2-601(b)(2) Entry.  The clerk shall enter a judgment by making an entry of it on the docket of the electronic case management system used by that court along with such description of the judgment as the clerk deems appropriate. 

2-601(b)(3) Availability to the Public. Unless shielding is required by law or court order, the docket entry and the date of the entry shall be available to the public through the case search feature on the Judiciary website and in accordance with Rules 16-1002 and 16-1003.

* * * 

2-601(d) Date of Judgment.  On and after July 1, 2015, regardless of the date a judgment was signed, the date of the judgment is the date that the clerk enters the judgment on the electronic case management system docket in accordance with section (b) of this Rule. The date of a judgment entered prior to July 1, 2015 is computed in accordance with the Rules in effect when the judgment was entered.

Turning next to relevant caselaw, the court cited its prior discussion (in Hiob v. Progressive Am. Ins. Co., 440 Md. 466 (2014)) of 2-601’s separate document requirement.  The Hiob court had noted the importance of the date and form of entry of a judgment in creating precision (as to the time for filing an appeal), creating certainty (so as not to create a trap for inexperienced parties), and preserving appeal rights.  The Court here went on to highlight the need to provide the public, and not just the litigants, with an unambiguous and clear indication of the date and disposition of every civil claim brought in the State’s courts.  

Accordingly, the Court held that in order to constitute an effective judgment under 2-601 and begin the 8-202(a) thirty-day appeal period, the judgment must satisfy the plain language requirements of both 2-601(b)(2) and (b)(3).  Unless shielding is required, the docket entry and date of entry shall be available to the public through Case Search.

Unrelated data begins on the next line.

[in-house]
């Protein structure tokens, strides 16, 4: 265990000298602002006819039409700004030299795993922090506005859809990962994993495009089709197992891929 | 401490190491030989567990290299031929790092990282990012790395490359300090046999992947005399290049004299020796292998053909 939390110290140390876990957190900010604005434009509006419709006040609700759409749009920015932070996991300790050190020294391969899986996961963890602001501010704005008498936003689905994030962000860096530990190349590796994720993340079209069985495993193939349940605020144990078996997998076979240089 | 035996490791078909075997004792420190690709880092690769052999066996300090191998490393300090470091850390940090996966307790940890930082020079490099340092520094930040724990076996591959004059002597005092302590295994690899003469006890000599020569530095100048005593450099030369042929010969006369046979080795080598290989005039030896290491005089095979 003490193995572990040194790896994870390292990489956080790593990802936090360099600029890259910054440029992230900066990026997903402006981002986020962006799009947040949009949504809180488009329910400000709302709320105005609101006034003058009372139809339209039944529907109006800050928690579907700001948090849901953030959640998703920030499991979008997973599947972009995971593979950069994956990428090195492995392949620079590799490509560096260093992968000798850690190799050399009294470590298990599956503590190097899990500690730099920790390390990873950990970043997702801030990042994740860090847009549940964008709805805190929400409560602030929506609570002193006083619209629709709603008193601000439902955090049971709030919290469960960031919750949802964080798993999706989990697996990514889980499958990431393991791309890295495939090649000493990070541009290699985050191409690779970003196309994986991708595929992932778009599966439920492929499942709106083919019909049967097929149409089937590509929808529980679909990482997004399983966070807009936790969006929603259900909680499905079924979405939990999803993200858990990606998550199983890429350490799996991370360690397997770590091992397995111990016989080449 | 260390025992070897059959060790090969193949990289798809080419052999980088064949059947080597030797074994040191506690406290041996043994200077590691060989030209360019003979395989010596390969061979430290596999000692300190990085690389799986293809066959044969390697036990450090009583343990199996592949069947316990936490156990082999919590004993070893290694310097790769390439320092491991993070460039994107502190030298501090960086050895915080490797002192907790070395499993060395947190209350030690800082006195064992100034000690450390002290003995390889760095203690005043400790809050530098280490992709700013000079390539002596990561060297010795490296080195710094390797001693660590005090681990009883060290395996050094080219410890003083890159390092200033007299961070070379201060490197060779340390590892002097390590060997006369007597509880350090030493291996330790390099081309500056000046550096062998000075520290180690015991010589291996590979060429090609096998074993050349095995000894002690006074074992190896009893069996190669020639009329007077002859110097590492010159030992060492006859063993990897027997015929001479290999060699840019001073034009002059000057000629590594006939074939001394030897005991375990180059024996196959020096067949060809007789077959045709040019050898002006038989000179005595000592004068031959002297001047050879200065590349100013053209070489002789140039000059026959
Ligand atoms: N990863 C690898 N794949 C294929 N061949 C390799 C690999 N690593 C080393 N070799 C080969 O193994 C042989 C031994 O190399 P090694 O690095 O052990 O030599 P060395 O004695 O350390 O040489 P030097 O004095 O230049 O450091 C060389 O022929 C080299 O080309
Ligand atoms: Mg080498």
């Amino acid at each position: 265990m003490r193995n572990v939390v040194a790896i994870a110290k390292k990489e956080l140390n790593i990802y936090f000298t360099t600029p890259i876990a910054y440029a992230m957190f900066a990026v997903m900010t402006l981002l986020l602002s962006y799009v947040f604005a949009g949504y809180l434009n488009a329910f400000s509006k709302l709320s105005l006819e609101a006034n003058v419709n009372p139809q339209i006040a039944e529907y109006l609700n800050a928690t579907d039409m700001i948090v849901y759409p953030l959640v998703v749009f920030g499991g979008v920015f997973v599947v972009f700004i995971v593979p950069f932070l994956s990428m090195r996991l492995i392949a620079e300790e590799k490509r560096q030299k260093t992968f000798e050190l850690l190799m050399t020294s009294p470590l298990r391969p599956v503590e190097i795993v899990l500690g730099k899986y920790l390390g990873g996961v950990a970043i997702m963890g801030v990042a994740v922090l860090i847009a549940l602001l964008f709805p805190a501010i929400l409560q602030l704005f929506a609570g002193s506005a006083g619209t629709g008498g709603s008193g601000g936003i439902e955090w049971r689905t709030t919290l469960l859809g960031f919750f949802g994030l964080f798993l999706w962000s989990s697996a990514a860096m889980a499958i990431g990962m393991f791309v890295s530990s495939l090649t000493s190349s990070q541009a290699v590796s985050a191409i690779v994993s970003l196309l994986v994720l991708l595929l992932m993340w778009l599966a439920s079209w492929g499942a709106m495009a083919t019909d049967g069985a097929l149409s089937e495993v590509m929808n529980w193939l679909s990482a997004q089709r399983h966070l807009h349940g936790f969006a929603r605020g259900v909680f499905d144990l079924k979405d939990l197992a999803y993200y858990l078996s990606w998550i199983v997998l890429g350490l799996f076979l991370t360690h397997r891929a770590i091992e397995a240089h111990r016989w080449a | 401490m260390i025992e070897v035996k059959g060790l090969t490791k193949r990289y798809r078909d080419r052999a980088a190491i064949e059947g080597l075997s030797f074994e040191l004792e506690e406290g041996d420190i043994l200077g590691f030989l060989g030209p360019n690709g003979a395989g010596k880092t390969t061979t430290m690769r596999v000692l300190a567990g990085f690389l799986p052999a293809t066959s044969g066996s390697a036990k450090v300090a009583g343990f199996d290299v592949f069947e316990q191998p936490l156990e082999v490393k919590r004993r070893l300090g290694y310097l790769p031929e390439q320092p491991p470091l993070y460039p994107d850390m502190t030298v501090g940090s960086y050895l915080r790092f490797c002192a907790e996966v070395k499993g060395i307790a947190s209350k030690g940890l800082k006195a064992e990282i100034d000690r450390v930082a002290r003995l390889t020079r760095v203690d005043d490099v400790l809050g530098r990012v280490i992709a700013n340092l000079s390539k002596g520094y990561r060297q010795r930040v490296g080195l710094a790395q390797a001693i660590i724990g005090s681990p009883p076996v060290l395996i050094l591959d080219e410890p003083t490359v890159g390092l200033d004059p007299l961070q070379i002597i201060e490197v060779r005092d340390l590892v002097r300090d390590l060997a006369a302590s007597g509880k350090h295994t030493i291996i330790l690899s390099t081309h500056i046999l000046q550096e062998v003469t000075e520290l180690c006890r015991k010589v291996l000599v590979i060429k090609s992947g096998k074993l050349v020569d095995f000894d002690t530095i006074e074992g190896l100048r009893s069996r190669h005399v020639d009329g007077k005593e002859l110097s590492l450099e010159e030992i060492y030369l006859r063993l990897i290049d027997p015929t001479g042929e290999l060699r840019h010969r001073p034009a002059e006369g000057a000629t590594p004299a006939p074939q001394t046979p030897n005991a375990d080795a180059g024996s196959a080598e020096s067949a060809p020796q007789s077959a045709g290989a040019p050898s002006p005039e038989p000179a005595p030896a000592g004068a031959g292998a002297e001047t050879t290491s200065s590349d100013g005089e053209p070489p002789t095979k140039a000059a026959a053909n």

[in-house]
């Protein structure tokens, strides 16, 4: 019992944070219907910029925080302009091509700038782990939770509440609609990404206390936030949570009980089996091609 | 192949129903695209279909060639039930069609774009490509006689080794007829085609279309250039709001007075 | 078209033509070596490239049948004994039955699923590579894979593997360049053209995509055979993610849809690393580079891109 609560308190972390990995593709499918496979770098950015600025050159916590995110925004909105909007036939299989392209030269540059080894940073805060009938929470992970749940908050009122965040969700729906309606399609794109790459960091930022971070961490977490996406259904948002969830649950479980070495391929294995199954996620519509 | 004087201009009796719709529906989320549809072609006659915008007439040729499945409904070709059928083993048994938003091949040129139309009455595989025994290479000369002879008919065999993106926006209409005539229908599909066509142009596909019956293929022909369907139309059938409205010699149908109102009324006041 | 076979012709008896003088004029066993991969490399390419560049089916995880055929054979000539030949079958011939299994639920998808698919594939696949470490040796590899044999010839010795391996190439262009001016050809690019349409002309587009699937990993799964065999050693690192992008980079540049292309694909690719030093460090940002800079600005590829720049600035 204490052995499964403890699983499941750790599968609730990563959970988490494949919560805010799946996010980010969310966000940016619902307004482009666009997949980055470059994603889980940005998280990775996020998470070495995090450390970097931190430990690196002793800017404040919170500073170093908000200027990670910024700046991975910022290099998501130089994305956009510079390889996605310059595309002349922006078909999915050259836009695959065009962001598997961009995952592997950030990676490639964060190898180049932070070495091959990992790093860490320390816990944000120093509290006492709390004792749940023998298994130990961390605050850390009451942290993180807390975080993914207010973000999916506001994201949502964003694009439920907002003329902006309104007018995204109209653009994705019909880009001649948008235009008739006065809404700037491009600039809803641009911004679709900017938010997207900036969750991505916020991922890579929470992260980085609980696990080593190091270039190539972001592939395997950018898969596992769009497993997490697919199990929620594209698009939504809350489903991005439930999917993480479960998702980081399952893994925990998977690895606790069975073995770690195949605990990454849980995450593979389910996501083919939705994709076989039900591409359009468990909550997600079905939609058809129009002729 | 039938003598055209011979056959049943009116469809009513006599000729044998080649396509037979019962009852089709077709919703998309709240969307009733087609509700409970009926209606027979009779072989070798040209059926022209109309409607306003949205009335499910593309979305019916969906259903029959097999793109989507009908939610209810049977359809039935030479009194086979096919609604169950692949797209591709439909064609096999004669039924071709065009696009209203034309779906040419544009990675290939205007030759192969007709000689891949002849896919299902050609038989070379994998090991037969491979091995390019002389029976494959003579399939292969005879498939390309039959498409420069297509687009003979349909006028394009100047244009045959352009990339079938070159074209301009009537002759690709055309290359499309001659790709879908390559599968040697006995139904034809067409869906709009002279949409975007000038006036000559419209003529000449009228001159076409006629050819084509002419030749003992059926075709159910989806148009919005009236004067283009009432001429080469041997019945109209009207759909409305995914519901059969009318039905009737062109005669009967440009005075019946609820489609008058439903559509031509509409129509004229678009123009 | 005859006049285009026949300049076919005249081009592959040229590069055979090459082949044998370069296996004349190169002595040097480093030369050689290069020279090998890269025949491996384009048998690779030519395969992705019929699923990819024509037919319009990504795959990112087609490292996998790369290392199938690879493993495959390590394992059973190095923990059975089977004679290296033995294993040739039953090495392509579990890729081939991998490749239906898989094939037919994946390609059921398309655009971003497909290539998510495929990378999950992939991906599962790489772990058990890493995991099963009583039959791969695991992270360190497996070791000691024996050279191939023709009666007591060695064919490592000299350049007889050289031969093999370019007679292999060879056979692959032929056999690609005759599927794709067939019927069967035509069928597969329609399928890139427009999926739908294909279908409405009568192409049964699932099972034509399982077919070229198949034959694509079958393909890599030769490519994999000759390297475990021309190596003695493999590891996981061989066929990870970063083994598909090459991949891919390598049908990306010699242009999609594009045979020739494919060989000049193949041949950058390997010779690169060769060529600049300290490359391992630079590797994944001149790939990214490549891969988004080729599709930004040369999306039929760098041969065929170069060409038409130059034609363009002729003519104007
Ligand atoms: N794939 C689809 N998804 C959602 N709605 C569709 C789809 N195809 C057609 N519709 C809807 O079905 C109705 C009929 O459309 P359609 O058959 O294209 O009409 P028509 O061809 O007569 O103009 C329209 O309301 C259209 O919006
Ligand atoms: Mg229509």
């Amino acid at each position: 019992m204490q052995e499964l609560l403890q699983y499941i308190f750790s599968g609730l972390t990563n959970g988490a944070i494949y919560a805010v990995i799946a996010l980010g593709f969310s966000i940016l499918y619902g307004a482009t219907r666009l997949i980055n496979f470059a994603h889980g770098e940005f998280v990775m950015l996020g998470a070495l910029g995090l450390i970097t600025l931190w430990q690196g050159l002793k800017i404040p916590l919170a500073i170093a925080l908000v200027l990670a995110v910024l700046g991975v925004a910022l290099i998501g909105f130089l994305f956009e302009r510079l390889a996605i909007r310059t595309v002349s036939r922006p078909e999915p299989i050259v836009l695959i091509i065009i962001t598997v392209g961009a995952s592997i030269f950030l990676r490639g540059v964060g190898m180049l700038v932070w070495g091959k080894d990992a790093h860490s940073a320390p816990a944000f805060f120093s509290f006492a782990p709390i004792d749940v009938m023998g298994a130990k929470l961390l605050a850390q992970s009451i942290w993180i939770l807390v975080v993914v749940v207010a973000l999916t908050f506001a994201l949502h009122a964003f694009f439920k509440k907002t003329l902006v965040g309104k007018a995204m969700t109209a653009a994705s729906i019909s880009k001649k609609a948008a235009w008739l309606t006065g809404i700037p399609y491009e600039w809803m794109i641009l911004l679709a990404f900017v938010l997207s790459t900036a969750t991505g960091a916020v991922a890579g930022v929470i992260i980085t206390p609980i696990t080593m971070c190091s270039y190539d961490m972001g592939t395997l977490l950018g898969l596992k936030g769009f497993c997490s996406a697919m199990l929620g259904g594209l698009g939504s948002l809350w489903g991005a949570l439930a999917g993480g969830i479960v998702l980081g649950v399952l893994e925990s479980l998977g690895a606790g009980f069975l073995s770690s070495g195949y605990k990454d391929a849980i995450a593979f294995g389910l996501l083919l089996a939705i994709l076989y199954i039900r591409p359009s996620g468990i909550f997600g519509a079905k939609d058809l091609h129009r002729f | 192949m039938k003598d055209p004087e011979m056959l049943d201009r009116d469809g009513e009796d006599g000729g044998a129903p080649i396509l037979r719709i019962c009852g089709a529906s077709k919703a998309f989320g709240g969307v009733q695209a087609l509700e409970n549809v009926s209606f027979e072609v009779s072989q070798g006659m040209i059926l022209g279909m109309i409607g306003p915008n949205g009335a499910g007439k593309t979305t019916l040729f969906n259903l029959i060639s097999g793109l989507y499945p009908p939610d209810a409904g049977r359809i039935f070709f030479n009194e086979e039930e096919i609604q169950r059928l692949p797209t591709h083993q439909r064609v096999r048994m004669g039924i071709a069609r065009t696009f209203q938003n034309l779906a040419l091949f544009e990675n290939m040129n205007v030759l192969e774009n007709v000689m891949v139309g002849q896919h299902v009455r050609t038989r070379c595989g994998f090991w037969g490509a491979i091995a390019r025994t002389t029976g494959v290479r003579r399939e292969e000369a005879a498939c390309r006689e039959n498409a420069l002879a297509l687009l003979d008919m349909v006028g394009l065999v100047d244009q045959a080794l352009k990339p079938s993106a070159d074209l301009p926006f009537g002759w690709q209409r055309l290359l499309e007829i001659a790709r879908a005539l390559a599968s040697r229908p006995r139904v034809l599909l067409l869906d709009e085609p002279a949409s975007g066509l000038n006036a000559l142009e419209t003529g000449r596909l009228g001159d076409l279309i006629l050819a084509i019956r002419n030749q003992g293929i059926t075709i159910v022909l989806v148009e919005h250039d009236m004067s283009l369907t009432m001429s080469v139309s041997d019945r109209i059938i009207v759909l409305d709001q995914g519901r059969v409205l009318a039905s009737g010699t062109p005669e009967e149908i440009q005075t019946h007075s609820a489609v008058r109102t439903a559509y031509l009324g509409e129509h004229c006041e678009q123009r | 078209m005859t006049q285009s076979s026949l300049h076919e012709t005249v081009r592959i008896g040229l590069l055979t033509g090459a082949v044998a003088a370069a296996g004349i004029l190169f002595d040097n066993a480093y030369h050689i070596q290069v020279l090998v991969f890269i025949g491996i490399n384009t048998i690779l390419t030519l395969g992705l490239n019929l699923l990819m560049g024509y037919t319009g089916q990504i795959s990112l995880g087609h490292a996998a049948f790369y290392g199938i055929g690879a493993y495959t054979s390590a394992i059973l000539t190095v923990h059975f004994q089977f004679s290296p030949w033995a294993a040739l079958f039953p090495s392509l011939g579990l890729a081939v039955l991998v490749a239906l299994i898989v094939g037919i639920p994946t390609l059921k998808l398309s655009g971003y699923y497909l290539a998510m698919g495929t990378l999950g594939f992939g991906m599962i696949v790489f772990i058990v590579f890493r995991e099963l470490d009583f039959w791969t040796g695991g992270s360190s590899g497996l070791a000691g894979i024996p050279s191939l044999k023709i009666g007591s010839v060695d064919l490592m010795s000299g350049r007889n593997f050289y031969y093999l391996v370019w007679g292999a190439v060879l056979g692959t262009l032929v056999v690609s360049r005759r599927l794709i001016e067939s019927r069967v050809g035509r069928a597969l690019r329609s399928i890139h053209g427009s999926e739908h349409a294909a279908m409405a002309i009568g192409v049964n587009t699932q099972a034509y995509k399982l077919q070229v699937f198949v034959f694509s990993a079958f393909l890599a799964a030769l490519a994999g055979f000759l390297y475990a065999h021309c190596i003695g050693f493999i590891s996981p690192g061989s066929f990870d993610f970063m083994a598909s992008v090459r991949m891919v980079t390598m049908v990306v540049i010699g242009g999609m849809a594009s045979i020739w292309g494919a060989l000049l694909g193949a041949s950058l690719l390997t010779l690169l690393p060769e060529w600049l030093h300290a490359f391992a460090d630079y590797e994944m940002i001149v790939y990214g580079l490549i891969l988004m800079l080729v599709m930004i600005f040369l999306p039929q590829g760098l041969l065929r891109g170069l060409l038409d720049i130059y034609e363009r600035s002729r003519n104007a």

Applying this framework to the instant case, the court found the June 2, 2016 Order to meet the separate document requirement of 2-601(a)(1).  However, the contemporaneous Case Search returns were unclear, ambiguous, confusing, and insufficient to establish whether a judgment had been entered as required by 2-601(b)(2) and, if so, the corresponding date of entry as required by 2-601(b)(3).  Case Search failed to provide adequate notice to the public of the date of entry of judgment and the thirty-day appeal period never triggered.

Where did this leave Borrower’s “premature” notice of appeal?  The Court pointed to 8-602(f)’s instruction that a notice of appeal filed after the signing by the trial court of an order but before entry of the order on the docket shall be treated as filed on the same day as but after the entry on the docket.  Thus, although Borrower’s notice of appeal was premature when filed, it would be treated as filed immediately after entry of the judgment on the docket and appeal would proceed.

Accordingly, the Court addressed Borrower’s appeal on its merits, affirming the Court of Special Appeals.  Explaining that a money judgment establishes a debt, while a lien creates the mechanism to enforce it, the Court found Lender’s 2004 action to have created a lien against Borrower’s property in Howard County – not a new judgment.  Lender’s failure to renew the federal judgment prior to its twelve-year expiration date in 2014 extinguished the lien predicated on it.  Because nothing remained to renew, the circuit court had erred in entering a renewed judgment and in denying Borrower's motion to vacate.

The full opinion is available in PDF.

No comments:

Post a Comment

Please Post Comments Here